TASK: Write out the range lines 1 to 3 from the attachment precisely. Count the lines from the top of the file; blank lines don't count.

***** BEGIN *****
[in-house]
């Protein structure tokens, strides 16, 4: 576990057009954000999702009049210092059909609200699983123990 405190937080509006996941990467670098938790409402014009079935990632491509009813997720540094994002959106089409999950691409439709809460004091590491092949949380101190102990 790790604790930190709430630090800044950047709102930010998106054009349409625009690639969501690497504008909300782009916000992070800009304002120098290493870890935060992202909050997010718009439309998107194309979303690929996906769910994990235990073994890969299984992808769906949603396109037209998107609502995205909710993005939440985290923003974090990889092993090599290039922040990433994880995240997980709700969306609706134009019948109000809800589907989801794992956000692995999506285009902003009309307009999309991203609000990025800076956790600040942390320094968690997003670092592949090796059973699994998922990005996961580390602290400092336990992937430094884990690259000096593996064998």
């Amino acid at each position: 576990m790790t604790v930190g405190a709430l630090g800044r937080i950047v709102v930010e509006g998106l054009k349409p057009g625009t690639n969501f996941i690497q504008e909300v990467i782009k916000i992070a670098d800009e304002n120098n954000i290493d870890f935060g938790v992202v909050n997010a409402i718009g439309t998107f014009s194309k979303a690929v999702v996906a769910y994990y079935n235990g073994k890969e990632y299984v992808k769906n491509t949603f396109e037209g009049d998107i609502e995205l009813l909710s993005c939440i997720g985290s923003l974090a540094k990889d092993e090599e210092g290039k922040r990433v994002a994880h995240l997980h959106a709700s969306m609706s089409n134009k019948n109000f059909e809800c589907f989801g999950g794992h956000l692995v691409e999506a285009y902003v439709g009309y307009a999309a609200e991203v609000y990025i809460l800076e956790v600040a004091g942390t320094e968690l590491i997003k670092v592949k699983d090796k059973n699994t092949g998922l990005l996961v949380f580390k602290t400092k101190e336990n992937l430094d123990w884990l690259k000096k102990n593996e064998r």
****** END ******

[in-house]
């Protein structure tokens, strides 16, 4: 576990057009954000999702009049210092059909609200699983123990 405190937080509006996941990467670098938790409402014009079935990632491509009813997720540094994002959106089409999950691409439709809460004091590491092949949380101190102990 790790604790930190709430630090800044950047709102930010998106054009349409625009690639969501690497504008909300782009916000992070800009304002120098290493870890935060992202909050997010718009439309998107194309979303690929996906769910994990235990073994890969299984992808769906949603396109037209998107609502995205909710993005939440985290923003974090990889092993090599290039922040990433994880995240997980709700969306609706134009019948109000809800589907989801794992956000692995999506285009902003009309307009999309991203609000990025800076956790600040942390320094968690997003670092592949090796059973699994998922990005996961580390602290400092336990992937430094884990690259000096593996064998």
């Amino acid at each position: 576990m790790t604790v930190g405190a709430l630090g800044r937080i950047v709102v930010e509006g998106l054009k349409p057009g625009t690639n969501f996941i690497q504008e909300v990467i782009k916000i992070a670098d800009e304002n120098n954000i290493d870890f935060g938790v992202v909050n997010a409402i718009g439309t998107f014009s194309k979303a690929v999702v996906a769910y994990y079935n235990g073994k890969e990632y299984v992808k769906n491509t949603f396109e037209g009049d998107i609502e995205l009813l909710s993005c939440i997720g985290s923003l974090a540094k990889d092993e090599e210092g290039k922040r990433v994002a994880h995240l997980h959106a709700s969306m609706s089409n134009k019948n109000f059909e809800c589907f989801g999950g794992h956000l692995v691409e999506a285009y902003v439709g009309y307009a999309a609200e991203v609000y990025i809460l800076e956790v600040a004091g942390t320094e968690l590491i997003k670092v592949k699983d090796k059973n699994t092949g998922l990005l996961v949380f580390k602290t400092k101190e336990n992937l430094d123990w884990l690259k000096k102990n593996e064998r």